ShredQuick Blog

What Is a Landfill, and How Bad Is It for the Environment? Things Naples Businesses Should Know

Four garbage trucks lined up on a landfill. This image represents the environmental impacts of landfills.

Unfortunately, modern consumers create a lot of waste, and any garbage that is not reused or recycled must go somewhere. Most often, this waste finds itself in a landfill to simply sit and decay. 

As helpful as landfills are for keeping our cities cleaner (or at least free of trash and debris), these sites of mass waste are toxic to the environment. Therefore, every socially conscious business and person should consider landfills and the planet when deciding what to do with their trash and scrap. 

Landfill 101 

As most businesses know, a landfill is a site designated for the disposal and storage of waste. It typically contains both household and commercial waste, such as food, paper, wood, soil, concrete, and brick rubble. 

How Bad Are Landfills for the Environment? 

Landfills are one of the planet’s most significant sources of pollution. The waste buried in these sites breaks down at a very slow rate, forcing larger quantities of waste to remain longer than necessary or desired. 

The three most hazardous issues in landfills that impact the environment include the following:  


Many materials such as electronic waste that end up in a landfill contain toxic substances. For example, TVs, computers, and other electronics often have mercury, arsenic, solvents, acids, and even lead. As these devices break down over time, the toxins seep into the ground, infecting the soil and groundwater.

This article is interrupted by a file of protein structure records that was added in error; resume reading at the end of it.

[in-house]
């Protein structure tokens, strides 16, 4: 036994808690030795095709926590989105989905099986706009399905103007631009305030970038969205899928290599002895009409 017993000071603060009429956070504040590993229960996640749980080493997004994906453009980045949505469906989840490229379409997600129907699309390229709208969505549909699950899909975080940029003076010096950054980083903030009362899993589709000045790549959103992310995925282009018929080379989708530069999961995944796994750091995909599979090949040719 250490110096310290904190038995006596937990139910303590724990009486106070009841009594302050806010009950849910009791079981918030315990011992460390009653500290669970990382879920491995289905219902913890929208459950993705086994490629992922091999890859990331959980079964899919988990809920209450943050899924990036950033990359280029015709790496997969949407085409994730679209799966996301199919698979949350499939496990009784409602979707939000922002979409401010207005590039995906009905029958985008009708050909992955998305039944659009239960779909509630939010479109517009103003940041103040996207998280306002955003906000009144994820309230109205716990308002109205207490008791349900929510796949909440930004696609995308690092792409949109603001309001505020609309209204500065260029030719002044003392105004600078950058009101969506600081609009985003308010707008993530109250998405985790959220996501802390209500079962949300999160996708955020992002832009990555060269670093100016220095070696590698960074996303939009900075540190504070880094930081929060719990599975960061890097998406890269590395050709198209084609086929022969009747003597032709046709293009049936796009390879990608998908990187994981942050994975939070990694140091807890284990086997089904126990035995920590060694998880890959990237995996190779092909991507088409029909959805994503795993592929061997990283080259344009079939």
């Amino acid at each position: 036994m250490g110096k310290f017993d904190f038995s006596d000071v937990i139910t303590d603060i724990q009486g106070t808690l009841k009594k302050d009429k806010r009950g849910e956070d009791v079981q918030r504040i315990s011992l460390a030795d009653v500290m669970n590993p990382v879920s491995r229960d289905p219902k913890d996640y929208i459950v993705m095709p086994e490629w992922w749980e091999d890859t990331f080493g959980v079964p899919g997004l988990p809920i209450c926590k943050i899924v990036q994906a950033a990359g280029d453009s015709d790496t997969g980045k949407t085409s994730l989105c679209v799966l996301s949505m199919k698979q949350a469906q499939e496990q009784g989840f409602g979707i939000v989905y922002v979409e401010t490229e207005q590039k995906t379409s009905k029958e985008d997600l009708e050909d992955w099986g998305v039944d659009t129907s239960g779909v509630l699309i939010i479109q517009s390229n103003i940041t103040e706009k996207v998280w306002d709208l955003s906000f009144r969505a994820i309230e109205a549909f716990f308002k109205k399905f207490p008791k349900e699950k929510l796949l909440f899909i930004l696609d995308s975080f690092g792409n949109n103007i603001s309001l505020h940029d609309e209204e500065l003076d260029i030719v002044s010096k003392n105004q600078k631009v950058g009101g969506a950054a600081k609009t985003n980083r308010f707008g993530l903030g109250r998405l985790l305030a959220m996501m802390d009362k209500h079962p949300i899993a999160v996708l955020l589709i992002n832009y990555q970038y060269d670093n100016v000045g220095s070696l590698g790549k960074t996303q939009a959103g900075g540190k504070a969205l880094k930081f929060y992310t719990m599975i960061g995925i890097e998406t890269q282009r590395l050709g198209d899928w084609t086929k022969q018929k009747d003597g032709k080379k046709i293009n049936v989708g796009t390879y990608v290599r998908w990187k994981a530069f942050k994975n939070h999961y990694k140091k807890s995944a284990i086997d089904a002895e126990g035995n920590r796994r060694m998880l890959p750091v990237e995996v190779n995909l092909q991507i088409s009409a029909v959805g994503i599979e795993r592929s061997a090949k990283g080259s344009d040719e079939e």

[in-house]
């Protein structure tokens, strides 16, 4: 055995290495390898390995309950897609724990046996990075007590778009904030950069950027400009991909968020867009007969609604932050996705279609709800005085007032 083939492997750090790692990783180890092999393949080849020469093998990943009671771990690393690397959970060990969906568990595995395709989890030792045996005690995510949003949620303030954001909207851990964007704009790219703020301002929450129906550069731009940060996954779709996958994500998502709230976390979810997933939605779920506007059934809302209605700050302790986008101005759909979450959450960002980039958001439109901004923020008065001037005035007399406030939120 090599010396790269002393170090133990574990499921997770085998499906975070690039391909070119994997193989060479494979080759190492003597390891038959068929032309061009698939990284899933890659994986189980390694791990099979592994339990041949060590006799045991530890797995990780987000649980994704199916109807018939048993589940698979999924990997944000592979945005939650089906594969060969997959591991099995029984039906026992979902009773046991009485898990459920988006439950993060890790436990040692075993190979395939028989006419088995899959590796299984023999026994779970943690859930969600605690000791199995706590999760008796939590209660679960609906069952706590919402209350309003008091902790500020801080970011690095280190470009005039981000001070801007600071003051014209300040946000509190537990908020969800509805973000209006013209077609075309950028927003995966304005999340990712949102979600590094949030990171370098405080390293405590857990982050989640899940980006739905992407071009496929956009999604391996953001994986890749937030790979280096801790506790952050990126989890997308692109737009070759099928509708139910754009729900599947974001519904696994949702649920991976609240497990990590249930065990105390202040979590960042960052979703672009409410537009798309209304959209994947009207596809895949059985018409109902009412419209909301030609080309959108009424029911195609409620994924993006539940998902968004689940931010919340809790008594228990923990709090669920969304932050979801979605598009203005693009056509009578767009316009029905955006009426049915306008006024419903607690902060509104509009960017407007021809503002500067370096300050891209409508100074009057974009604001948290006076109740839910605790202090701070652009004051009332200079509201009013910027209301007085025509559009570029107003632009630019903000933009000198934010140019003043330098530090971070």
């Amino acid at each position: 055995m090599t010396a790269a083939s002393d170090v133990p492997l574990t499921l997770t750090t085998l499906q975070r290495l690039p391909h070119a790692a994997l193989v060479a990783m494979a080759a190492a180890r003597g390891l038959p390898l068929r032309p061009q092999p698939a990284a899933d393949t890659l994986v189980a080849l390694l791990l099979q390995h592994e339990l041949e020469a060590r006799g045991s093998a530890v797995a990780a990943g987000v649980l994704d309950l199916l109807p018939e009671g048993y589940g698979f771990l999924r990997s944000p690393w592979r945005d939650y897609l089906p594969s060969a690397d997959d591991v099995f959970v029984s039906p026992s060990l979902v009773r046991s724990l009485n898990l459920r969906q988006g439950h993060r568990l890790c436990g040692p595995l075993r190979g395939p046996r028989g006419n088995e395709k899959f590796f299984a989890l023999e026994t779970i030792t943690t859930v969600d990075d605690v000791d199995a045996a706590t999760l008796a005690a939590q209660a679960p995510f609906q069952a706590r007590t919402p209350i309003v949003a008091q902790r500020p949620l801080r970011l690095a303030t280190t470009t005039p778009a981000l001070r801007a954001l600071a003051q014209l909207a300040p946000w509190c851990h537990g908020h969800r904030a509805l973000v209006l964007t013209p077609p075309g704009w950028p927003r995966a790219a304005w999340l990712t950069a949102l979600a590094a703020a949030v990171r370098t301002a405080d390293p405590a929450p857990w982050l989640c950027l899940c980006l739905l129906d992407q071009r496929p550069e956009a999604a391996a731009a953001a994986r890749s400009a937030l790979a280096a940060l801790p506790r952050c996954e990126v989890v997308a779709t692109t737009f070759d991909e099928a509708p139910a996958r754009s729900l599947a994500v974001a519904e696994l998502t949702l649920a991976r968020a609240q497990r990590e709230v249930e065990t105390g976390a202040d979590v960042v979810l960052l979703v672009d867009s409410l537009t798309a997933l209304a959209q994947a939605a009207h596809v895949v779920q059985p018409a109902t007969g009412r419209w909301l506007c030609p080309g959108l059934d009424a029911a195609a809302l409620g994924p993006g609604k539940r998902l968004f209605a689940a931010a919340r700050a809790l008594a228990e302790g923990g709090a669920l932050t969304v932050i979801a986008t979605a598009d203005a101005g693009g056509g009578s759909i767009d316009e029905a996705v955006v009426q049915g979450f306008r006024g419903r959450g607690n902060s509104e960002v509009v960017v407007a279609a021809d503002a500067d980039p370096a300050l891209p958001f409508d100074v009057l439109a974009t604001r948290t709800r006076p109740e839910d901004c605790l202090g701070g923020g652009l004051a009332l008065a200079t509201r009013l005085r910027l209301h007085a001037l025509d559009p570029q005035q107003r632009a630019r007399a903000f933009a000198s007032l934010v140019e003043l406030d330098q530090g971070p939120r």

Leachate is the liquid formed when waste breaks down in a landfill site, and water runs through it. The water inevitably picks up and carries the toxins from the site, enabling the toxins to spread into other areas of land or waterways. Leachate can also dissolve in a landfill, moving a percentage of the toxins from the landfill into the air. 

Greenhouse Gases 

When organic waste, such as food, is covered and compacted in a landfill, it does not decay properly. Without oxygen, organic waste breaks down in an anaerobic process and releases methane, a greenhouse gas that is 25 times more potent than carbon dioxide. The average landfill produces enough methane to service a power station, but the only thing that methane is fueling is climate change. 

Recycling with ShredQuick Can Help the Planet

Today, many businesses work to take ownership over the impact they have on our shared planet. If you strive to apply socially conscious business practices, you should aim to send as little waste to a landfill as possible. 

For companies in Naples, ShredQuick recycles all shredded documents and also offers computer and X-ray recycling. So give us a call if you want to take care of business and make a positive change. 

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